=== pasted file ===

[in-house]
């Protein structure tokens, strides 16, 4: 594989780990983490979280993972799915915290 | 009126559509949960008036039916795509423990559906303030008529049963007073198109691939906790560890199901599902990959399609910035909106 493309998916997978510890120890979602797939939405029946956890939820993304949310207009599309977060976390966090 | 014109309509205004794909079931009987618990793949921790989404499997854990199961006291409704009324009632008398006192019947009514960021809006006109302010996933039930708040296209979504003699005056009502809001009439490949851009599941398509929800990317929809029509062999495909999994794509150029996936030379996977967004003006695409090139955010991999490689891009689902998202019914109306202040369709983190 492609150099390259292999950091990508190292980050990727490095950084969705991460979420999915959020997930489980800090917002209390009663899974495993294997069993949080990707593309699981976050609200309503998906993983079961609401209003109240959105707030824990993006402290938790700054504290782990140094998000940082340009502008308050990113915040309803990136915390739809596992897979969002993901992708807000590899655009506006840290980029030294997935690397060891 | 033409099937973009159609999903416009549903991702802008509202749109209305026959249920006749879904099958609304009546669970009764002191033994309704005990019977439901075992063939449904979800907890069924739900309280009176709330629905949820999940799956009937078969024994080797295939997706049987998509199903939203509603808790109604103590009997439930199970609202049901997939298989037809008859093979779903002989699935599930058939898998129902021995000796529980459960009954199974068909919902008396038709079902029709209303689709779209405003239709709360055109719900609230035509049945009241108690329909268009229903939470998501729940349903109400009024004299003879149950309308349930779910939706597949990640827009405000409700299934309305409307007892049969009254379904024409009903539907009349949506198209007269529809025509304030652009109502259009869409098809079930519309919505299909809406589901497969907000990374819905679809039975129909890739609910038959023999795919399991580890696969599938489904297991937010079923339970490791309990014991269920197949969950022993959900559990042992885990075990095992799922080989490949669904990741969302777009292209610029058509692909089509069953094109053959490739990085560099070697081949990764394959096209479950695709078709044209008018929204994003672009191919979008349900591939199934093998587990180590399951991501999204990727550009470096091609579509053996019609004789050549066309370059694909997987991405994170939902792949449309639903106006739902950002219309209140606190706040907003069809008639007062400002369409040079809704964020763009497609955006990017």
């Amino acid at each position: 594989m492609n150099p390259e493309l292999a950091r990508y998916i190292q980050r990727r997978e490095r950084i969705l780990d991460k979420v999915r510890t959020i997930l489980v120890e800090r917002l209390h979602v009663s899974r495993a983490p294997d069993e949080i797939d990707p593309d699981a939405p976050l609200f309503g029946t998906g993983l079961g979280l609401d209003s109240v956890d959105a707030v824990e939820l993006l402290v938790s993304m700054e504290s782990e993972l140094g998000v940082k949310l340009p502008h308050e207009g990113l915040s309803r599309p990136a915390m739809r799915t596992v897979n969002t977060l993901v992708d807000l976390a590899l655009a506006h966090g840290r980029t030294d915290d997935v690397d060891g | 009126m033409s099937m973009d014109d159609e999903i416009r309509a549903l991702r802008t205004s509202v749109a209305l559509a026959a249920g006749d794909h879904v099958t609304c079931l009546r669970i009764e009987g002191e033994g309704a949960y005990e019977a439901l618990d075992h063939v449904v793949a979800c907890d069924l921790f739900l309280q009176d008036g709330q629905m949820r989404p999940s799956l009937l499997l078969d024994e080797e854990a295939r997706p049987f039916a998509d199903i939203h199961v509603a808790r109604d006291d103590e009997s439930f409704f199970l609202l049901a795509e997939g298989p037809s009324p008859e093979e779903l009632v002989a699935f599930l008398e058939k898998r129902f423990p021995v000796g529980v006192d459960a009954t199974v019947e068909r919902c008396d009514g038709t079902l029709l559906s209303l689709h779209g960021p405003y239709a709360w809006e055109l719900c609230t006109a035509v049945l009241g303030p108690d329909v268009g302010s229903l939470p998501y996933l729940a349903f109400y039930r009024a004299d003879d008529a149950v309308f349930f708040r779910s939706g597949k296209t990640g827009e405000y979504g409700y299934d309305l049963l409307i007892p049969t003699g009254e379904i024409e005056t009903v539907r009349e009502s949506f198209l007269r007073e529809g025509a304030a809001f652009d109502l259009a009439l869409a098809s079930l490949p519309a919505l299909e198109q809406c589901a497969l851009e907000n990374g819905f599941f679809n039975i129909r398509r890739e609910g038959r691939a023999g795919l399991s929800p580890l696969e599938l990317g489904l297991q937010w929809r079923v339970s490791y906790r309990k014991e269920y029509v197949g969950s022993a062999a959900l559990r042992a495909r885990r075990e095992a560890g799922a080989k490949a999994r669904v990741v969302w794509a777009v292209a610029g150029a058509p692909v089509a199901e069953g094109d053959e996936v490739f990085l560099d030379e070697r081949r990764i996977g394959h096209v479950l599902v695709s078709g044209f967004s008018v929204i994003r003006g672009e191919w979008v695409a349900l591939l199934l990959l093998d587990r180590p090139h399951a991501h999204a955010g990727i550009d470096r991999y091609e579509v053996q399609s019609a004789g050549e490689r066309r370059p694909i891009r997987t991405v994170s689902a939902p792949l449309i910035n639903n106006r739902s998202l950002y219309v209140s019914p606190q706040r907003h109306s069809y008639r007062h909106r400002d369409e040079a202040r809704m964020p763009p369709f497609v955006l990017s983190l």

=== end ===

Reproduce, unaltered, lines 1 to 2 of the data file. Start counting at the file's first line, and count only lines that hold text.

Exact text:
[in-house]
């Protein structure tokens, strides 16, 4: 594989780990983490979280993972799915915290 | 009126559509949960008036039916795509423990559906303030008529049963007073198109691939906790560890199901599902990959399609910035909106 493309998916997978510890120890979602797939939405029946956890939820993304949310207009599309977060976390966090 | 014109309509205004794909079931009987618990793949921790989404499997854990199961006291409704009324009632008398006192019947009514960021809006006109302010996933039930708040296209979504003699005056009502809001009439490949851009599941398509929800990317929809029509062999495909999994794509150029996936030379996977967004003006695409090139955010991999490689891009689902998202019914109306202040369709983190 492609150099390259292999950091990508190292980050990727490095950084969705991460979420999915959020997930489980800090917002209390009663899974495993294997069993949080990707593309699981976050609200309503998906993983079961609401209003109240959105707030824990993006402290938790700054504290782990140094998000940082340009502008308050990113915040309803990136915390739809596992897979969002993901992708807000590899655009506006840290980029030294997935690397060891 | 033409099937973009159609999903416009549903991702802008509202749109209305026959249920006749879904099958609304009546669970009764002191033994309704005990019977439901075992063939449904979800907890069924739900309280009176709330629905949820999940799956009937078969024994080797295939997706049987998509199903939203509603808790109604103590009997439930199970609202049901997939298989037809008859093979779903002989699935599930058939898998129902021995000796529980459960009954199974068909919902008396038709079902029709209303689709779209405003239709709360055109719900609230035509049945009241108690329909268009229903939470998501729940349903109400009024004299003879149950309308349930779910939706597949990640827009405000409700299934309305409307007892049969009254379904024409009903539907009349949506198209007269529809025509304030652009109502259009869409098809079930519309919505299909809406589901497969907000990374819905679809039975129909890739609910038959023999795919399991580890696969599938489904297991937010079923339970490791309990014991269920197949969950022993959900559990042992885990075990095992799922080989490949669904990741969302777009292209610029058509692909089509069953094109053959490739990085560099070697081949990764394959096209479950695709078709044209008018929204994003672009191919979008349900591939199934093998587990180590399951991501999204990727550009470096091609579509053996019609004789050549066309370059694909997987991405994170939902792949449309639903106006739902950002219309209140606190706040907003069809008639007062400002369409040079809704964020763009497609955006990017």